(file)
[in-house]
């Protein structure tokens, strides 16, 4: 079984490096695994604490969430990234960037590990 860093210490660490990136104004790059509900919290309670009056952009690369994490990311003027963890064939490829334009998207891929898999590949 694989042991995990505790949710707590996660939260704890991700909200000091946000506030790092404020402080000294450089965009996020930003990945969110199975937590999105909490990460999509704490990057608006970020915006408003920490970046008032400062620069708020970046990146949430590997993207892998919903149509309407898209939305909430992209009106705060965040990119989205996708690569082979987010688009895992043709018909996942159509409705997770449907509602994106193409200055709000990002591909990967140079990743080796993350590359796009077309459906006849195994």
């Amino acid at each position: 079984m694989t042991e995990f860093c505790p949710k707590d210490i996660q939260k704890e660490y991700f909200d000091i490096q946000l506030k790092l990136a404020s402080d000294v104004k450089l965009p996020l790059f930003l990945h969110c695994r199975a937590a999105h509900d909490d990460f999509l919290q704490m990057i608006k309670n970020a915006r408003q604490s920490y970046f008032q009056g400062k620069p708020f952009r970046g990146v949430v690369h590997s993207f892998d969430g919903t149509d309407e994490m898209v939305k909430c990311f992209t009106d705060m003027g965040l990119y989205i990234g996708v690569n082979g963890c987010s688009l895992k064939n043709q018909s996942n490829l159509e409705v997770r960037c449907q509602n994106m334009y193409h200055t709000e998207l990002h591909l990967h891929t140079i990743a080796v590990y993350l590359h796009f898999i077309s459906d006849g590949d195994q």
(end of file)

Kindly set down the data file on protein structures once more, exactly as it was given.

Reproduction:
[in-house]
């Protein structure tokens, strides 16, 4: 079984490096695994604490969430990234960037590990 860093210490660490990136104004790059509900919290309670009056952009690369994490990311003027963890064939490829334009998207891929898999590949 694989042991995990505790949710707590996660939260704890991700909200000091946000506030790092404020402080000294450089965009996020930003990945969110199975937590999105909490990460999509704490990057608006970020915006408003920490970046008032400062620069708020970046990146949430590997993207892998919903149509309407898209939305909430992209009106705060965040990119989205996708690569082979987010688009895992043709018909996942159509409705997770449907509602994106193409200055709000990002591909990967140079990743080796993350590359796009077309459906006849195994």
């Amino acid at each position: 079984m694989t042991e995990f860093c505790p949710k707590d210490i996660q939260k704890e660490y991700f909200d000091i490096q946000l506030k790092l990136a404020s402080d000294v104004k450089l965009p996020l790059f930003l990945h969110c695994r199975a937590a999105h509900d909490d990460f999509l919290q704490m990057i608006k309670n970020a915006r408003q604490s920490y970046f008032q009056g400062k620069p708020f952009r970046g990146v949430v690369h590997s993207f892998d969430g919903t149509d309407e994490m898209v939305k909430c990311f992209t009106d705060m003027g965040l990119y989205i990234g996708v690569n082979g963890c987010s688009l895992k064939n043709q018909s996942n490829l159509e409705v997770r960037c449907q509602n994106m334009y193409h200055t709000e998207l990002h591909l990967h891929t140079i990743a080796v590990y993350l590359h796009f898999i077309s459906d006849g590949d195994q």